The proposal to cut this reimbursement has already caused Stagecoach to suggest that cuts to services and increase in fares is inevitable. Smaller operators in the Bay are more likely to be forced out of business if this cut comes in because as well as this loss of income the government is planning to reduce by 20% the fuel tax rebate paid to bus operators. It would appear to an innocent mind like me that the Tory Government don't want buses to clutter up our roads any more at a time when every thing should be being done to get cars, not buses of the road.
At the Torbay Mayor's forum yesterday I asked if the council realise the full implications these probable bus service cuts would have on the Bay and if in the future when more money becomes available their inability to make these cuts go away. I was fobbed of with the answer that the cuts were within government guide lines. Later I had a brief discussion with a council official who explained that discussions with all the bus companies in the Bay were still ongoing and that basically we would have to wait and see what came out of these talks. Hopefully something good.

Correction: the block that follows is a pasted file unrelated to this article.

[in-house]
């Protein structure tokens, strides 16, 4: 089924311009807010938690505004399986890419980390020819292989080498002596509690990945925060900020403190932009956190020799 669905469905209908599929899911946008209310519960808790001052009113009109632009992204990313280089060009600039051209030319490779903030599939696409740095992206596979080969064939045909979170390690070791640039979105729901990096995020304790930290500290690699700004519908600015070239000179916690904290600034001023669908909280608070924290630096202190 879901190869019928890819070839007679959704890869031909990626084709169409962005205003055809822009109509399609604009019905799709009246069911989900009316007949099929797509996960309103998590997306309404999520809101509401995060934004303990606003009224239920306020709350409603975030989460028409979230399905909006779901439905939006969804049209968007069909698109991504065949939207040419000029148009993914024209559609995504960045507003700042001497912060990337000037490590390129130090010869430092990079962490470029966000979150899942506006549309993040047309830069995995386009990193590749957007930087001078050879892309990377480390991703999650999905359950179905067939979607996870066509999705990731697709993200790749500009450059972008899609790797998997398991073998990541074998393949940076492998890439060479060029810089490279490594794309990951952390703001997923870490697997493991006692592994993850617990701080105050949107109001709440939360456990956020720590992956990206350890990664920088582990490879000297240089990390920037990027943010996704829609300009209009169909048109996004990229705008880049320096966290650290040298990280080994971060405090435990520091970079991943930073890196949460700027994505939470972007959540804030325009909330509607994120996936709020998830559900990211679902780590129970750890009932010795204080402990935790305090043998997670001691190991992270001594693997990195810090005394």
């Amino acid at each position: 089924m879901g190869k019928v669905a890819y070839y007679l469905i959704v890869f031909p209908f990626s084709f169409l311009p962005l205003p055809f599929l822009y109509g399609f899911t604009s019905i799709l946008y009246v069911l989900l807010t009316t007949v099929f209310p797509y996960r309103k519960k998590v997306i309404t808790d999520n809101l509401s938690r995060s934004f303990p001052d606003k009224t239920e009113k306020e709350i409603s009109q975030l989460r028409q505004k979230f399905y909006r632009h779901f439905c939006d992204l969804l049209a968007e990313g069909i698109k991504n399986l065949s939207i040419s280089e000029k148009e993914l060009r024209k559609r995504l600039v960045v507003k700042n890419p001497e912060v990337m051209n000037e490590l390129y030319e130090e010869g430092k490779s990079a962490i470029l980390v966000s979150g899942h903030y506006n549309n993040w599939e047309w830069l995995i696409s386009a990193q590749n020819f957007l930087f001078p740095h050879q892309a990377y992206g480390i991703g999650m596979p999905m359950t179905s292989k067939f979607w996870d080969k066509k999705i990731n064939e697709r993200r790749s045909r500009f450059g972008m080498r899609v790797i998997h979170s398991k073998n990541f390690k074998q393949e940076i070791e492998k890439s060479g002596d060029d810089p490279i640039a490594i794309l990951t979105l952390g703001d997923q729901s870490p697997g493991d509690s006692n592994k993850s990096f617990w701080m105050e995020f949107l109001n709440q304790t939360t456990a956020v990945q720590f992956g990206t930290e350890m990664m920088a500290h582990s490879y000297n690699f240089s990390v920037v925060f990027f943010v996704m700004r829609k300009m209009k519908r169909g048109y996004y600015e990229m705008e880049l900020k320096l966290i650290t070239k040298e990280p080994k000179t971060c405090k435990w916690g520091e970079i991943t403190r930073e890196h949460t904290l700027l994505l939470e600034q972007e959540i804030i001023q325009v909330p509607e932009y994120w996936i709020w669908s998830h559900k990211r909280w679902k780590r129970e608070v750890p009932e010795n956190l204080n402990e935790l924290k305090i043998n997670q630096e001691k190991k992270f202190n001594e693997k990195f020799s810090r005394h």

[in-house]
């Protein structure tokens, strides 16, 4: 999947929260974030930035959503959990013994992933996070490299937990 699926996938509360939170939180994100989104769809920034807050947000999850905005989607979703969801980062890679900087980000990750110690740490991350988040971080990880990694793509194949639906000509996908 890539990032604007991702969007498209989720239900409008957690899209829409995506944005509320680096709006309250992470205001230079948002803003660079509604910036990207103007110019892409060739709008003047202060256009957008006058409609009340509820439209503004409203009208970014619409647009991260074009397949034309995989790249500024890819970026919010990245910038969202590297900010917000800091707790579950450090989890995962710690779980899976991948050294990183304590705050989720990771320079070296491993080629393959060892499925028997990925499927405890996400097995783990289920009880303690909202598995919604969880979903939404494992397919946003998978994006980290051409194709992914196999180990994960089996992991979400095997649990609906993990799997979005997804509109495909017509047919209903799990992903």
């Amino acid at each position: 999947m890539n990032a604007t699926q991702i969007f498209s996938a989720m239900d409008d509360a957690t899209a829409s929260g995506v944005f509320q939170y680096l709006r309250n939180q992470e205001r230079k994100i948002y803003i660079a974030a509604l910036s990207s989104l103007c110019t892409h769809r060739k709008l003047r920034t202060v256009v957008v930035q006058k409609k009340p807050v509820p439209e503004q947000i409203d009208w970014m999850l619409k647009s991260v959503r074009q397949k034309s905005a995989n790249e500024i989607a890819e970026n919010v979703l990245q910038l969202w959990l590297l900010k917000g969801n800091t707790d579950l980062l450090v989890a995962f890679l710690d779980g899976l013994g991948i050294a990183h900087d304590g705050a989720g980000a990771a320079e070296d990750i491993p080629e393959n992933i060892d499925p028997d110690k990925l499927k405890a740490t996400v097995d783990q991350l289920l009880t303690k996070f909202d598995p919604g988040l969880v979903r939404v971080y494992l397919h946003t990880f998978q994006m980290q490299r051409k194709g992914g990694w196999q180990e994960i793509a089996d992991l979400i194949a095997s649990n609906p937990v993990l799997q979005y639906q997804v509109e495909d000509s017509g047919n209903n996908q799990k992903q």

I am very concerned about the recent announcement that the reimbursement paid to bus companies under the concessionary bus pass scheme is to be cut by 30%. The largest bus operator in the Bay, Stagecoach have already stated that a reduction in their services will be likely if this cut is implemented. Should Stagecoach decide to cut both the frequency of some services or cut services altogether I feel this will have a negative effect not just on people living, working and studying in the Bay but also on our holiday trade. As a retired bus driver I know that many visitors have expressed both surprise and delight at the range and frequency of our bus services in Torbay.